WHAT Are Your Favorite Spaceships from Movies And Television?

EJ Heijnis

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As far as Star Wars fighters go, there is no substitute for the X-Wing. That said, the first time I saw a B-Wing on the screen, I got as close to the TV as I could to see just how this awesome contraption was configured. I didn't get it straight in my head until I saw this image on a scale model box or promo art or some such:



Even the designer name sounds cool: Slayn & Korpil. Consider me slain. :cool:
 

BionicGriff

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As far as Star Wars fighters go, there is no substitute for the X-Wing. That said, the first time I saw a B-Wing on the screen, I got as close to the TV as I could to see just how this awesome contraption was configured. I didn't get it straight in my head until I saw this image on a scale model box or promo art or some such:



Even the designer name sounds cool: Slayn & Korpil. Consider me slain. :cool:
Admittedly the B-Wing does look cool, that is a nice graphic too by the way, my only problem though is I tend to gravitate towards symmetry in spaceship design. I remember as a kid it always seemed so strange to me how the Millennium Falcon cockpit sits on the side.

Any ideas for a practical reason towards non symmetrical spaceship design? Or is it purely for aesthetics?

I've been thinking about this a bit since I originally posted this response and I've come up with a potential reason.

I think it's reasonable to assume that a spaceships center mass is most likely to be struck by enemy fire first, with that being the case setting the cockpit off to the side could improve survival chance for the pilot(s), assuming there are fail safes in place to protect against the vacuum of space, and hoping the the ship doesn't explode catastrophically. Maybe kind of a stretch, (I don't recall it ever saving anyone in Star Wars), but it's something.
 
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EJ Heijnis

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Admittedly the B-Wing does look cool, that is a nice graphic too by the way, my only problem though is I tend to gravitate towards symmetry in spaceship design. I remember as a kid it always seemed so strange to me how the Millennium Falcon cockpit sits on the side.

Any ideas for a practical reason towards non symmetrical spaceship design? Or is it purely for aesthetics?

I've been thinking about this a bit since I originally posted this response and I've come up with a potential reason.

I think it's reasonable to assume that a spaceships center mass is most likely to be struck by enemy fire first, with that being the case setting the cockpit off to the side could improve survival chance for the pilot(s), assuming there are fail safes in place to protect against the vacuum of space, and hoping the the ship doesn't explode catastrophically. Maybe kind of a stretch, (I don't recall it ever saving anyone in Star Wars), but it's something.
I kind of like the asymmetrical designs, precisely because I don't immediately see a reason for it. It makes me feel like there are some alien design influences at work, addressing issues with hyperspace dynamics I couldn't possibly know about. :giggle: I like your explanation, too. Speaking specifically of the B-Wing, the bulk of the spacecraft is supposed to rotate around the cockpit, apparently to reduce inertial forces affecting the pilot during maneuvers (I'm unconvinced this would make a meaningful difference.) It's not actually asymmetrical in shape, because when it unfolds its wings ("Lock S-Foils in attack position." :cool:) it rotates to put the cockpit on top.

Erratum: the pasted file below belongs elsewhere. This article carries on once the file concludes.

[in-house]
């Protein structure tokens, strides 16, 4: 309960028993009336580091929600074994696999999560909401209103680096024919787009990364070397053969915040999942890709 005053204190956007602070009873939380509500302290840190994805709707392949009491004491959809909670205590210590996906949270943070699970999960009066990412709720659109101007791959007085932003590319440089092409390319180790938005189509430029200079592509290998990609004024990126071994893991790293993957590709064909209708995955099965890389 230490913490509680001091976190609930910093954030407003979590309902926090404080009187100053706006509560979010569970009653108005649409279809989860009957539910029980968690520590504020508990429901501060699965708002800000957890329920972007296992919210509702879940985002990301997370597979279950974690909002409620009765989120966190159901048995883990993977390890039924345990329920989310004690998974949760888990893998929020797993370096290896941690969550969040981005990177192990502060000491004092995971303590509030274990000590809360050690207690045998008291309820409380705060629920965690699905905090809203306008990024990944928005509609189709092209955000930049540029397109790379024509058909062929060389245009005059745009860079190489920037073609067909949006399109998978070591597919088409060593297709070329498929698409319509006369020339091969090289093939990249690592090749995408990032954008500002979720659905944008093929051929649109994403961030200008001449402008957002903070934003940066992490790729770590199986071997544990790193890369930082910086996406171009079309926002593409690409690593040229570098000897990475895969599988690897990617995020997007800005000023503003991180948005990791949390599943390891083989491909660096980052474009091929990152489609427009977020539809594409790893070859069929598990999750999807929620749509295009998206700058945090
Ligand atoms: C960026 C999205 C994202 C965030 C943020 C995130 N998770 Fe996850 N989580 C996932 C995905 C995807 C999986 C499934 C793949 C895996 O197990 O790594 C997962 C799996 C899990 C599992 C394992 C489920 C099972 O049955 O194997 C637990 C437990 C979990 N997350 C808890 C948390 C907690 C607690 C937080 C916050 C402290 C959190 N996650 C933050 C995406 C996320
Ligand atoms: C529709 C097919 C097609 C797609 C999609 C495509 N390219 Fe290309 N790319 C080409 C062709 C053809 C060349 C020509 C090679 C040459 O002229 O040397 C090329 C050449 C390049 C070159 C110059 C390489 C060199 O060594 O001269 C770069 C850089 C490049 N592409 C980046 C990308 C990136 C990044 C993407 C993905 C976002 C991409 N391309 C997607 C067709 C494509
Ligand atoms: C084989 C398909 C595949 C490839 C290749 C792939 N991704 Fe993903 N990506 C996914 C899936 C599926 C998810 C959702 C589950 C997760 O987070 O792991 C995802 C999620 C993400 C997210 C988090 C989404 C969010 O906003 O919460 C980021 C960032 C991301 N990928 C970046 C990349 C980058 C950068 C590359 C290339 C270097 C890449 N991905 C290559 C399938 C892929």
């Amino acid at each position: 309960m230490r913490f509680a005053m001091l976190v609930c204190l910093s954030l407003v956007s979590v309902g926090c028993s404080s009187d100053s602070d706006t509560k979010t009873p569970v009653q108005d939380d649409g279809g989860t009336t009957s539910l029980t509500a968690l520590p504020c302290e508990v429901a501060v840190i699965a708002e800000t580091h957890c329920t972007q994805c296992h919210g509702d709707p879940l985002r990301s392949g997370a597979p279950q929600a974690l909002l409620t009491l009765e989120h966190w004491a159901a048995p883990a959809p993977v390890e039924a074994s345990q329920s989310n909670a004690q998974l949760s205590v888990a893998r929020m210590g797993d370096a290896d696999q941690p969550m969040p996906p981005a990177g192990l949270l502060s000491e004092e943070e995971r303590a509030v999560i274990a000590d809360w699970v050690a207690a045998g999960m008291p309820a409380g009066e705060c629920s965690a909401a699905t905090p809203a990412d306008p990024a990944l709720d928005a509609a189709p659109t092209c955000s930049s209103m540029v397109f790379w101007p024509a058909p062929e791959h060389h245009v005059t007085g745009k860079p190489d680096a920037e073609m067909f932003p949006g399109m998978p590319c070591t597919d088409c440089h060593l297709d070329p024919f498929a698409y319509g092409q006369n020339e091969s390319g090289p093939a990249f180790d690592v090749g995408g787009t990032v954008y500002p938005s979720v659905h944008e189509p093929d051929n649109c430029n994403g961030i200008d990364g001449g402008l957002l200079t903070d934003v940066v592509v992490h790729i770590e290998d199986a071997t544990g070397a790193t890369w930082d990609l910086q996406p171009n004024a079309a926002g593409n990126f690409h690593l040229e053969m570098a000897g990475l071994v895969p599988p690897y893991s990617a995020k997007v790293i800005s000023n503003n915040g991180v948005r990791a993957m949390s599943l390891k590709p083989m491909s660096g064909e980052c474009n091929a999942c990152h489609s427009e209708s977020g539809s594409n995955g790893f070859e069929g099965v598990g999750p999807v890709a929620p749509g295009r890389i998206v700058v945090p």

BionicGriff

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I kind of like the asymmetrical designs, precisely because I don't immediately see a reason for it. It makes me feel like there are some alien design influences at work, addressing issues with hyperspace dynamics I couldn't possibly know about. :giggle: I like your explanation, too. Speaking specifically of the B-Wing, the bulk of the spacecraft is supposed to rotate around the cockpit, apparently to reduce inertial forces affecting the pilot during maneuvers (I'm unconvinced this would make a meaningful difference.) It's not actually asymmetrical in shape, because when it unfolds its wings ("Lock S-Foils in attack position." :cool:) it rotates to put the cockpit on top.
As far as my interpreting the B-wing as asymmetrical, it seems like more often then not you see them flying sideways, as in your image above. You can see the pilot sitting upright, with the ship of to his right. My first thoughts with a symmetrical craft would have them central (like a TIE fighter) or above center (like an X-Wing or A-Wing), but I suppose it is still symmetrical on one plane, which plane just depends on the ships orientation thanks to the rotating cockpit.

I like your explanation though. It's no secret that human brains are pattern seeking, and we find things like symmetry pleasing and orderly. Take away that symmetry and it truly does give it a sense of alien or unknown origin.
 

BAYLOR

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As far as Star Wars fighters go, there is no substitute for the X-Wing. That said, the first time I saw a B-Wing on the screen, I got as close to the TV as I could to see just how this awesome contraption was configured. I didn't get it straight in my head until I saw this image on a scale model box or promo art or some such:



Even the designer name sounds cool: Slayn & Korpil. Consider me slain. :cool:
Cool ! :cool:
 
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